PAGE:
Amid a surging caseload and low vaccination rate, Mississippi Department of Health officials issued a warning Friday to residents to stop using ivermectin, a drug used to treat animals for parasites, as a homemade remedy against COVID-19.
“I think some people are trying to use it as a preventative, which I think is really kind of crazy,” the state’s top health official Thomas Dobbs said, The Washington Post reported. “So please don’t do that.”
At least 70% of recent calls to the state Poison Control Center were related to ivermectin exposure. There have not been any hospitalizations reported to the state department of health and poison control center. However, The Mississippi Free Press reported at least one person was taken to the hospital for treatment.
Taking ivermectin can interact with other drugs like blood thinners. Side effects from too much exposure include nausea, vomiting, diarrhea and even death.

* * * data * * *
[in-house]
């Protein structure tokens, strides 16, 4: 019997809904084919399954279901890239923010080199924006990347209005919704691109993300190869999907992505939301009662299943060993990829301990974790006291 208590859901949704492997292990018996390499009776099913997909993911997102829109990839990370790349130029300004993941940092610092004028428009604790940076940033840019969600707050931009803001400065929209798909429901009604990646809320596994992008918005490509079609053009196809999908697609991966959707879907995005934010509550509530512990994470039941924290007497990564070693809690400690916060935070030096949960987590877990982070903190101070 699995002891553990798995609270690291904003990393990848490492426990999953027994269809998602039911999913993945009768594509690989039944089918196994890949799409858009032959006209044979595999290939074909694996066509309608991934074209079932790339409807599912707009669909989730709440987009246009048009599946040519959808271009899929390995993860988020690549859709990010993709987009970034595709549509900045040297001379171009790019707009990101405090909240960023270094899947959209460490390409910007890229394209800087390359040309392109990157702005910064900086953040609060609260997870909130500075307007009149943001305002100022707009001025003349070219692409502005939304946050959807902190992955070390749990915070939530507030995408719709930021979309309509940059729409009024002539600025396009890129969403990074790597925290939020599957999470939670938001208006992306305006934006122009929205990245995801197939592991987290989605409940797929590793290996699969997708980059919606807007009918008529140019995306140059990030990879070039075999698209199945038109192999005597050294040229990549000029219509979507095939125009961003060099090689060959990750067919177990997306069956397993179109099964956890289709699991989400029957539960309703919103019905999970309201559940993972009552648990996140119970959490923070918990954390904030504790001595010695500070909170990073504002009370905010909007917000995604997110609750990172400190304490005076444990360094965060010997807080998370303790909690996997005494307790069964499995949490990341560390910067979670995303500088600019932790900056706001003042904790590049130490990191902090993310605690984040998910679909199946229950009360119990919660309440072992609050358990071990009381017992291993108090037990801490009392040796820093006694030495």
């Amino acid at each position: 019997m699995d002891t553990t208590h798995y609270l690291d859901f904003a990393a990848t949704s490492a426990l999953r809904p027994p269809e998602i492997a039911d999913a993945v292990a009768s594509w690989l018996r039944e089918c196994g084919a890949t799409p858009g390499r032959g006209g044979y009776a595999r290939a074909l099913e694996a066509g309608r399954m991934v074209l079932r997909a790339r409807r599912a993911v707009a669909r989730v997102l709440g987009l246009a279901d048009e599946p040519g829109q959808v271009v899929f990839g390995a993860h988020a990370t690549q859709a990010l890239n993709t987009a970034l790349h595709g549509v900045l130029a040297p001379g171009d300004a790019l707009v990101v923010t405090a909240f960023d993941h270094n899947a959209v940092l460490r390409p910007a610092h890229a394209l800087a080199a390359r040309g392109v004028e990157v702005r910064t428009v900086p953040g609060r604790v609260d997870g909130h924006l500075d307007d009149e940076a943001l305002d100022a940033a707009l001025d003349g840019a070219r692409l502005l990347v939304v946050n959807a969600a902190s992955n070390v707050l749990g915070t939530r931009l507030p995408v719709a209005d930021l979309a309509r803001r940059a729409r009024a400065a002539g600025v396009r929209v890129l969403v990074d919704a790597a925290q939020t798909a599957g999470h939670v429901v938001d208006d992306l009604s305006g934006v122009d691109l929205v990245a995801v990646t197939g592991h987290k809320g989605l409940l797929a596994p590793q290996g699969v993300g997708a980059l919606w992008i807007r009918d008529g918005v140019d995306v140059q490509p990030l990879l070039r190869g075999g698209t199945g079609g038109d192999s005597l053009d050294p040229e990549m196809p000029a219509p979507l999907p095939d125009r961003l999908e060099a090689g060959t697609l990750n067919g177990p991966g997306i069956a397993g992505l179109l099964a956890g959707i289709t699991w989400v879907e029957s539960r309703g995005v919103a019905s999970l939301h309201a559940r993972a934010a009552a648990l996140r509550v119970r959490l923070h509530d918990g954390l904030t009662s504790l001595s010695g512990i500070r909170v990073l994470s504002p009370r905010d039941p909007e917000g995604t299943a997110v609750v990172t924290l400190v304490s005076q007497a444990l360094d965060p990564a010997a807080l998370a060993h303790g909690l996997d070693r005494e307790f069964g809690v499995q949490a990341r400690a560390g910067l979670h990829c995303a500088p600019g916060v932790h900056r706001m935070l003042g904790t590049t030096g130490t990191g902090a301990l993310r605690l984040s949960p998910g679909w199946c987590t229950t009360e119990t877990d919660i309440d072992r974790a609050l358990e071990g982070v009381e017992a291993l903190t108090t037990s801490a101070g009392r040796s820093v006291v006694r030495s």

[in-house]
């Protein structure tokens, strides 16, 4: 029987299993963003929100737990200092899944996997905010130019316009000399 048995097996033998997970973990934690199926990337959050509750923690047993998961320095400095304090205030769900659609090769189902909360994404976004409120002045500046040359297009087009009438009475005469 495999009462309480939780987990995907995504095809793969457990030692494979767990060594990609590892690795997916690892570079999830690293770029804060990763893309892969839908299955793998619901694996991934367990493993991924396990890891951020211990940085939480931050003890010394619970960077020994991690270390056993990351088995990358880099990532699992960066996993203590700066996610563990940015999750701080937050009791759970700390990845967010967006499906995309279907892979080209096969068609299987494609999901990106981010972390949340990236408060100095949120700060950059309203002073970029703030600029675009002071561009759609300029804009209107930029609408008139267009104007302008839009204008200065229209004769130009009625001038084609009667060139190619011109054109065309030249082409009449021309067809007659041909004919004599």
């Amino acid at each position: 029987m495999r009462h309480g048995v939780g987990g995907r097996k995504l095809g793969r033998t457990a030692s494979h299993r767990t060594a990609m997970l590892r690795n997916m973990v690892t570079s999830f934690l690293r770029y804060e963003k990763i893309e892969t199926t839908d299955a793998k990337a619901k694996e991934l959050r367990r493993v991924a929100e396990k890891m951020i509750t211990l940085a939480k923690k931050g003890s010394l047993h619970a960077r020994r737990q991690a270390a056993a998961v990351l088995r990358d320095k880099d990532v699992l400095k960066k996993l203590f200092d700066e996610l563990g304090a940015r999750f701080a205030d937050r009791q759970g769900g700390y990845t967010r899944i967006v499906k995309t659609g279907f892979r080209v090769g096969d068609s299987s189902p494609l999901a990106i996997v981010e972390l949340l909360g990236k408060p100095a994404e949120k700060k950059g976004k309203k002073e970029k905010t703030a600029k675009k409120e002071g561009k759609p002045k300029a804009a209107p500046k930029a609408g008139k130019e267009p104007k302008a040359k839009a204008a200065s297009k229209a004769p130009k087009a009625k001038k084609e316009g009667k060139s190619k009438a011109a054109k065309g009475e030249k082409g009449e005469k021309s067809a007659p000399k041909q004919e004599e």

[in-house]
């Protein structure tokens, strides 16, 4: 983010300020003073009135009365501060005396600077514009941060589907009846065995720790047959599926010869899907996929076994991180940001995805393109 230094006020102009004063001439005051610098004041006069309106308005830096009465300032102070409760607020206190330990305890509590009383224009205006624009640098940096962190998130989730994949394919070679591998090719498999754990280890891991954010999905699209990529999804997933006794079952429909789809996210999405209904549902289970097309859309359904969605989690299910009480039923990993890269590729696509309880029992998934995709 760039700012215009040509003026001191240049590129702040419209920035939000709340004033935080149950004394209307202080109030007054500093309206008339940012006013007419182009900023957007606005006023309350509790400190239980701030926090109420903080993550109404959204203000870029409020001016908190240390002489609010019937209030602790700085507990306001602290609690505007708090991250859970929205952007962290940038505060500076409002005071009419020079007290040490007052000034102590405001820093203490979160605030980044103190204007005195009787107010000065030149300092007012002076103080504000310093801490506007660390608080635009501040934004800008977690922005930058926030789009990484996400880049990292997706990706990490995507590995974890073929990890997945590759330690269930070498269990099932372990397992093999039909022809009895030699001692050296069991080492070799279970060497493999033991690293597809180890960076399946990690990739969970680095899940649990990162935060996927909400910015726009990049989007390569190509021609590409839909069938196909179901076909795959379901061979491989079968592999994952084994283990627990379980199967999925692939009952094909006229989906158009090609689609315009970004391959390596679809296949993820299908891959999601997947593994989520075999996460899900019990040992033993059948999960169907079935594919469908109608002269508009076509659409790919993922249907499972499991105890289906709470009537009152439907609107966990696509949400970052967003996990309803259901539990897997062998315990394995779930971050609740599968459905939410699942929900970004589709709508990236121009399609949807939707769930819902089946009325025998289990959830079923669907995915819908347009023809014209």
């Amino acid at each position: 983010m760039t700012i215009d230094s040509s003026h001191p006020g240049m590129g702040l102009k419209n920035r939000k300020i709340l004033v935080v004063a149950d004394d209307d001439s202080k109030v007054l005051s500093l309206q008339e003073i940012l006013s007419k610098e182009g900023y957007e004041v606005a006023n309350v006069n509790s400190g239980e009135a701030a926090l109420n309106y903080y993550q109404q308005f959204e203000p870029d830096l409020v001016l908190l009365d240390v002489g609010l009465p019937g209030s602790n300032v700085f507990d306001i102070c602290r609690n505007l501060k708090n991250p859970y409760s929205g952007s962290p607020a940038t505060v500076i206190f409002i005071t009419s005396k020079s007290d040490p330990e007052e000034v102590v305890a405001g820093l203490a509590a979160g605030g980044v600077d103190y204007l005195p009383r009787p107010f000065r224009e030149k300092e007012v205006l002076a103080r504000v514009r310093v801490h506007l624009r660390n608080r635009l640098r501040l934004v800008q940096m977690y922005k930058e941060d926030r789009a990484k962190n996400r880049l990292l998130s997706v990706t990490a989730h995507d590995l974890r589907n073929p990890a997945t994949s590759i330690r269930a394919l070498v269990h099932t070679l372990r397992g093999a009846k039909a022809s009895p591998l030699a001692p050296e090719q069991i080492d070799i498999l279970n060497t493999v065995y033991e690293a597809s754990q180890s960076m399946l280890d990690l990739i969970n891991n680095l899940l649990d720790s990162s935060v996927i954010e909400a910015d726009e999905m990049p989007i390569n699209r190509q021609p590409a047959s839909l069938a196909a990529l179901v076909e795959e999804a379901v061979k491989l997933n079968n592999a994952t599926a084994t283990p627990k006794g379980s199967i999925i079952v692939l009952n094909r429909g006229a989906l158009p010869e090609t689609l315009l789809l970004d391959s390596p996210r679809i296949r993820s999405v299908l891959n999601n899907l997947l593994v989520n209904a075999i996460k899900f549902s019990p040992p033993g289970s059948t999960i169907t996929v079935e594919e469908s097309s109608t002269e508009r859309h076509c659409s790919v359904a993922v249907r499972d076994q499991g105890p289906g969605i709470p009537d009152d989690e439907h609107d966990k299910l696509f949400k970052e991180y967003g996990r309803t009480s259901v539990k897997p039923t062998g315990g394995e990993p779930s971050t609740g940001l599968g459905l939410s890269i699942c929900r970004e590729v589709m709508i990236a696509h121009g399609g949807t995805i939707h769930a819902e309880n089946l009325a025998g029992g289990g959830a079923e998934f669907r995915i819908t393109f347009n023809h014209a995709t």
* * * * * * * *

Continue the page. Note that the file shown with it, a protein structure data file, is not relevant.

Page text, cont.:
In March, the Food and Drug Administration warned against using the drug often used to treat parasites in animals, after there were reports of people self-medicating using dosages meant for horses.
“You are not a horse. You are not a cow. Seriously, y’all. Stop it,” the agency said Saturday on social media.
The agency has not approved its use to treat or prevent COVID-19.
“Taking large doses of this drug is dangerous and can cause serious harm,” the food safety agency said.
Caseloads are surging throughout Mississippi, where about 37% of the population is vaccinated, far lower than the national rate of 51%, according to the CDC. It is the second-lowest rate of vaccination in the country.
Statewide, there has been 406,249 total confirmed cases and 4,991 deaths from the coronavirus since the start of the pandemic, according to The New York Times.
“We are clearly at the worst part of the pandemic that we’ve seen throughout, and it’s continued to worsen,” Dobbs said at a Thursday news conference, The Washington Post reported. “We’re seeing higher and higher numbers of not just cases but hospitalizations, people in intensive care units, life support. And sadly, as we’ve seen, additional deaths are going to follow. Without a doubt we have surpassed our previous peaks by a substantial margin, and we expect to see that continue.”
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